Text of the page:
Assessing Endangered Marsh Rabbit and Woodrat Habitat use and Predator Population Dynamics

Science Center Objects

 Feral and free-ranging domestic cats (Felis catus) have strong negative effects on wildlife, particularly in island ecosystems such as the Florida Keys. We deployed camera traps to study free-ranging cats in National Wildlife Refuges and state parks on Big Pine Key and Key Largo and used spatial models to estimate cat population dynamics and stable isotope analyses to examine cat diets. Top models separated cats based on movements and activity patterns and represent feral, semi-feral, and indoor/outdoor house cats. We provide evidence that cat groups within a population move different distances, exhibit different activity patterns, and that individuals consume wildlife at different rates - all of which have implications for managing this invasive predator. 

Lower Keys marsh rabbit (Sylvilagus palustris hefneri - LKMR)
Lower Keys marsh rabbit (Sylvilagus palustris hefneri - LKMR)(Public domain.)

The Challenge: The Lower Keys marsh rabbit (Sylvilagus palustris hefneri - LKMR) and the Key Largo woodrat (Neotoma floridana  smalli - KLWR) are two examples of endangered endemics of the Florida Keys that prove difficult to survey. Remote cameras and other noninvasive techniques have recently become popular in surveys to better detect elusive and rare mammals. Threats to both of these sub-species include habitat change, sea level rise, and introduced predators like feral cats (Felis catus) as well as native  mesopredators that thrive in umandominated  landscapes. Current management objectives for LKMR recovery include assessing their co-occurrence with cats and other mesopredators, as well as modeling patch occupancy and restoration across their range. Management strategies for KLWR recovery have focused on the creation of artificial nest structures and predator removal, as both are suggested to increase their distribution.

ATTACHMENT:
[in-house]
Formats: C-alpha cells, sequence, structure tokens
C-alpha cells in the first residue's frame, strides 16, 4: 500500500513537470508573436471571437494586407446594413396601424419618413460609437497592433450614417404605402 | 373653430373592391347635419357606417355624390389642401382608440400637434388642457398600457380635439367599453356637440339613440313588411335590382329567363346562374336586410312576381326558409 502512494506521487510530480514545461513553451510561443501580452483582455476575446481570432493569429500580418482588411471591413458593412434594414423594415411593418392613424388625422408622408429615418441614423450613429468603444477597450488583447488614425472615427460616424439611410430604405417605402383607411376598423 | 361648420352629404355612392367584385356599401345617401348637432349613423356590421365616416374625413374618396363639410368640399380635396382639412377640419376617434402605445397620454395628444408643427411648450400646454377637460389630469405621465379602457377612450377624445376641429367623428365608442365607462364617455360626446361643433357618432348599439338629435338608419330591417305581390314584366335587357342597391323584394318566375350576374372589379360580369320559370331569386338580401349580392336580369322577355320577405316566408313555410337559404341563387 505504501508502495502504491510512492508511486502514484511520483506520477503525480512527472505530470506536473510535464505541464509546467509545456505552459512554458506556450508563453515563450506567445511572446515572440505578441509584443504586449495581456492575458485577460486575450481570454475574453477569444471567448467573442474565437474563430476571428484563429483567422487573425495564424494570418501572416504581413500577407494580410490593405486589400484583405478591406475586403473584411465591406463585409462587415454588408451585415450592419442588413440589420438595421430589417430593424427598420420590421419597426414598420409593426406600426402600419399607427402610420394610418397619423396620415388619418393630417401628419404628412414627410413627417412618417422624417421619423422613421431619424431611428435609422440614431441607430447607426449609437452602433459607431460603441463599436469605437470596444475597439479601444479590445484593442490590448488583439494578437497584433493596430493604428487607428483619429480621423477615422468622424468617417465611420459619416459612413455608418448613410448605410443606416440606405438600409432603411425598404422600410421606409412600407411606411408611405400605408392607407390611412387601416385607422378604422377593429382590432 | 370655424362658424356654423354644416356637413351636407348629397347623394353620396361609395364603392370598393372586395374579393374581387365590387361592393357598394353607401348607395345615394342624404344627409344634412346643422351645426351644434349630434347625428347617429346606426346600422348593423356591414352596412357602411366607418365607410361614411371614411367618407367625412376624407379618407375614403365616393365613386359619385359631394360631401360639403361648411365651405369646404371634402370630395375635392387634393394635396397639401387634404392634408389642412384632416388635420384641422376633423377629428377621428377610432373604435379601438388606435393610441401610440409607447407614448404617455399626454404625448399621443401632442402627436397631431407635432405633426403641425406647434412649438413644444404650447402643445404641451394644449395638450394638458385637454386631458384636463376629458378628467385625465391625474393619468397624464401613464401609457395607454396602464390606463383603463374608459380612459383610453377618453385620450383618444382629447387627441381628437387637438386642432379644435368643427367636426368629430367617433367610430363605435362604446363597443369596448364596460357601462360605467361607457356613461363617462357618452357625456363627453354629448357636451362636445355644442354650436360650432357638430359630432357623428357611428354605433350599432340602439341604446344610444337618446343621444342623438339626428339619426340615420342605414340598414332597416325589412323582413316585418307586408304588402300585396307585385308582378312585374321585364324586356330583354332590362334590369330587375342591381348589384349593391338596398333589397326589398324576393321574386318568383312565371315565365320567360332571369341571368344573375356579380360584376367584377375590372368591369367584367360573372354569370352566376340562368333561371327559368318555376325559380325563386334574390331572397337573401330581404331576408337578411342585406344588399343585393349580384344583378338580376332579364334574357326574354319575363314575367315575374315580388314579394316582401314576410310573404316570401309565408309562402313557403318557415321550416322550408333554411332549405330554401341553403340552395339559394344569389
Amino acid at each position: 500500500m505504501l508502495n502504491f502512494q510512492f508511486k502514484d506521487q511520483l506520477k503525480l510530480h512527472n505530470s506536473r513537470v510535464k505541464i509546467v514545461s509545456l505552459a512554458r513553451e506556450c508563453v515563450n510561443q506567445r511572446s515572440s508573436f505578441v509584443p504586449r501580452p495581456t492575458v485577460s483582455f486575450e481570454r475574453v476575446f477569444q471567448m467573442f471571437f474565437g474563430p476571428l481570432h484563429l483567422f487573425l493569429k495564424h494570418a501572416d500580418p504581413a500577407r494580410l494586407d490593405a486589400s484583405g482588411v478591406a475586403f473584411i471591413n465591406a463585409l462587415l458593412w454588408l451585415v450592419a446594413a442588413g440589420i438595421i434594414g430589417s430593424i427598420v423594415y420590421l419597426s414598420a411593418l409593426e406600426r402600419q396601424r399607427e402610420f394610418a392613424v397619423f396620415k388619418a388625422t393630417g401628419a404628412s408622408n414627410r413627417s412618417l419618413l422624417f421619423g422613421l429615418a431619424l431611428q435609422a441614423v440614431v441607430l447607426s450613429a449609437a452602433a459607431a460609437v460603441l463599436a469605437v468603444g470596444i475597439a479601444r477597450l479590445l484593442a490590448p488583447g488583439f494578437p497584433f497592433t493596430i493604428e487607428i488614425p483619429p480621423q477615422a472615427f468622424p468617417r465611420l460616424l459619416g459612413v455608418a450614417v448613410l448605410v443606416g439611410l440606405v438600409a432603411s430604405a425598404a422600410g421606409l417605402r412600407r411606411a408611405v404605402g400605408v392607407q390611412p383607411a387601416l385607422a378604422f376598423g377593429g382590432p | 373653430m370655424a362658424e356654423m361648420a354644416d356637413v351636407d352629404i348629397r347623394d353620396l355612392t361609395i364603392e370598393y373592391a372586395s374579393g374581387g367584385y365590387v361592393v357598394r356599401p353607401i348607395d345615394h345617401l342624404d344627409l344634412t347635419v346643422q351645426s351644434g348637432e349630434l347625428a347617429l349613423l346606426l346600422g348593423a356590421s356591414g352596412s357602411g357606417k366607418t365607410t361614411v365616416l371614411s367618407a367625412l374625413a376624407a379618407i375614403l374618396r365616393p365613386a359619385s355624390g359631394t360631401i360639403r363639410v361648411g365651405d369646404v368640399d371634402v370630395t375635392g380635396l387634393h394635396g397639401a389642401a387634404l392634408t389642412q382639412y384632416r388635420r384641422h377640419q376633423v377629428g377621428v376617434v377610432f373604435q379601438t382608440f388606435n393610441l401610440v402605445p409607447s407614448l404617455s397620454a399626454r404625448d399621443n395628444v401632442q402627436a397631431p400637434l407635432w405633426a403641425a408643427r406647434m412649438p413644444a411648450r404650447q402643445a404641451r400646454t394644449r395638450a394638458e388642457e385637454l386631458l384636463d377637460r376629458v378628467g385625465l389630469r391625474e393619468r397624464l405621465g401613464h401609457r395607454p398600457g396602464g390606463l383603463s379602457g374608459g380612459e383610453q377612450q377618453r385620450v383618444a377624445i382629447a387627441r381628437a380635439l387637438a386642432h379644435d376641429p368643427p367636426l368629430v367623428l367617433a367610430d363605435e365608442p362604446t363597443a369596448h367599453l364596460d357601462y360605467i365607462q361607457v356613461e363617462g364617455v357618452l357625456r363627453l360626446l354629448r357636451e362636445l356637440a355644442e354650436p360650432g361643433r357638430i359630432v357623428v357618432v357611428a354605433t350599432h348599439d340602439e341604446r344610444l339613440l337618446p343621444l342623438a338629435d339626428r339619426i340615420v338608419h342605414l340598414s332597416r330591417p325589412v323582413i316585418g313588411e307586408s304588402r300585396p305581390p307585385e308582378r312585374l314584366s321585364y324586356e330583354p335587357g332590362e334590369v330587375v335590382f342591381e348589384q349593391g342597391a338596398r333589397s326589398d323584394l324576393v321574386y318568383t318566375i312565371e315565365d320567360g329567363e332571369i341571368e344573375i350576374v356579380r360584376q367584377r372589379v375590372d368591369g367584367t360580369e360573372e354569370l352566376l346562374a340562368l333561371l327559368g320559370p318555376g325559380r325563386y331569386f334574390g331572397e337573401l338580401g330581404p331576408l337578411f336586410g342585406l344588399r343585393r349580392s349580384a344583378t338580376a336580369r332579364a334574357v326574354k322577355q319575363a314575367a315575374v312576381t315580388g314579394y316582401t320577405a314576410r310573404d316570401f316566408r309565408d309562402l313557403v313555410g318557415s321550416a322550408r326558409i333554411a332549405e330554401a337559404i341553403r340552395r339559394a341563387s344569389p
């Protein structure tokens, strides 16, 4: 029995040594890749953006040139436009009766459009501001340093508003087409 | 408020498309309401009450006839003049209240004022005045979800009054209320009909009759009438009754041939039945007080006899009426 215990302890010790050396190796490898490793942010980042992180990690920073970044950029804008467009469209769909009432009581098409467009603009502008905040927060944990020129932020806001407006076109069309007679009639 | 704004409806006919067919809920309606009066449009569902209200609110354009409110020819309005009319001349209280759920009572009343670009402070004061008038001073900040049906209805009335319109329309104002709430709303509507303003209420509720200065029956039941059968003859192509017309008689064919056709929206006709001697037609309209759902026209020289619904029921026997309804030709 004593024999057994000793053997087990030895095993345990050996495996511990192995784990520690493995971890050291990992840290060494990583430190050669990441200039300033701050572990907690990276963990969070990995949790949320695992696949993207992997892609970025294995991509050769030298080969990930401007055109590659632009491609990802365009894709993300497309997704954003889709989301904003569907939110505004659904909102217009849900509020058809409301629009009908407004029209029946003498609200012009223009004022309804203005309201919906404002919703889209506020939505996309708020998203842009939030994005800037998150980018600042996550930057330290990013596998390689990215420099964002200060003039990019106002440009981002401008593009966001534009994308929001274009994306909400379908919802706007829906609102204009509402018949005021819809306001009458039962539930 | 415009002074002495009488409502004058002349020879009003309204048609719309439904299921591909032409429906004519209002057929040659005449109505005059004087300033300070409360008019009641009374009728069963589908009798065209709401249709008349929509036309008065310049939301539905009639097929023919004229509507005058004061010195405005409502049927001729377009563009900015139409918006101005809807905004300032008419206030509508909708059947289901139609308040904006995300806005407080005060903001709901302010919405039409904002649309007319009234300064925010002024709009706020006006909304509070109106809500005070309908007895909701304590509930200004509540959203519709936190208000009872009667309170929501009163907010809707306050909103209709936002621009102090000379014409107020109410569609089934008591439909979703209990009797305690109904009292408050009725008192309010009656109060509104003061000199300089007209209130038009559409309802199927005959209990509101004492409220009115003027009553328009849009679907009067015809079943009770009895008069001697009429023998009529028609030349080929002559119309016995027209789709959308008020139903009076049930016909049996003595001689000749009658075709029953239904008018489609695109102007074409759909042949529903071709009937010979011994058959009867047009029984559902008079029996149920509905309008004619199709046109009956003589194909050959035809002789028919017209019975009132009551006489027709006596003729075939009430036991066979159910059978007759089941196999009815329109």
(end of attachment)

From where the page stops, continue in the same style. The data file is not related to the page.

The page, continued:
Florida Keys National Wildlife Refuge
Florida Keys National Wildlife Refuge(Public domain.)





The Science: Integrate noninvasive sampling and modeling procedures to estimate KLWR and LKMR occurrence and the impacts of native and non-native predator populations and other management strategies on their recovery.





Key Largo woodrat (Neotoma floridana smalli - KLWR)
Key Largo woodrat (Neotoma floridana smalli - KLWR)(Public domain.)




The Future: Additional sampling techniques including hair and scat collection for potential genetic and stable isotope analyses.  Develop new models to account for predators that cannot be uniquely identified and models to account for spatially clustered